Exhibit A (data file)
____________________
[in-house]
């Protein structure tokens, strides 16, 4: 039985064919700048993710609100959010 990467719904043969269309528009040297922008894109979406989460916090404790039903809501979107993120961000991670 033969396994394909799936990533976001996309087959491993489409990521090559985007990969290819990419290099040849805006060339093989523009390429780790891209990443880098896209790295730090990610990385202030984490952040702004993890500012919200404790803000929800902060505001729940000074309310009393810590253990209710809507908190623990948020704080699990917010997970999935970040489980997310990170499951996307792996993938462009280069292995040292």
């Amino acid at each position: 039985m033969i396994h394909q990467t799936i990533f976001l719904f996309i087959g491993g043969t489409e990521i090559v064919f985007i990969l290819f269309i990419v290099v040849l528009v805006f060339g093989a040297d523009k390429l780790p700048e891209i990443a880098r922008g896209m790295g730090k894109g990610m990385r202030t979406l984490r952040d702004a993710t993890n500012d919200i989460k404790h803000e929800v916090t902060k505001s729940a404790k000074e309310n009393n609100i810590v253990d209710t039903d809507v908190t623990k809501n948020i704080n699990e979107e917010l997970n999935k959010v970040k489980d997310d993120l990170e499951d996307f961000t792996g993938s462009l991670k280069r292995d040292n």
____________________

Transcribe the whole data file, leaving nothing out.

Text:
[in-house]
């Protein structure tokens, strides 16, 4: 039985064919700048993710609100959010 990467719904043969269309528009040297922008894109979406989460916090404790039903809501979107993120961000991670 033969396994394909799936990533976001996309087959491993489409990521090559985007990969290819990419290099040849805006060339093989523009390429780790891209990443880098896209790295730090990610990385202030984490952040702004993890500012919200404790803000929800902060505001729940000074309310009393810590253990209710809507908190623990948020704080699990917010997970999935970040489980997310990170499951996307792996993938462009280069292995040292």
């Amino acid at each position: 039985m033969i396994h394909q990467t799936i990533f976001l719904f996309i087959g491993g043969t489409e990521i090559v064919f985007i990969l290819f269309i990419v290099v040849l528009v805006f060339g093989a040297d523009k390429l780790p700048e891209i990443a880098r922008g896209m790295g730090k894109g990610m990385r202030t979406l984490r952040d702004a993710t993890n500012d919200i989460k404790h803000e929800v916090t902060k505001s729940a404790k000074e309310n009393n609100i810590v253990d209710t039903d809507v908190t623990k809501n948020i704080n699990e979107e917010l997970n999935k959010v970040k489980d997310d993120l990170e499951d996307f961000t792996g993938s462009l991670k280069r292995d040292n």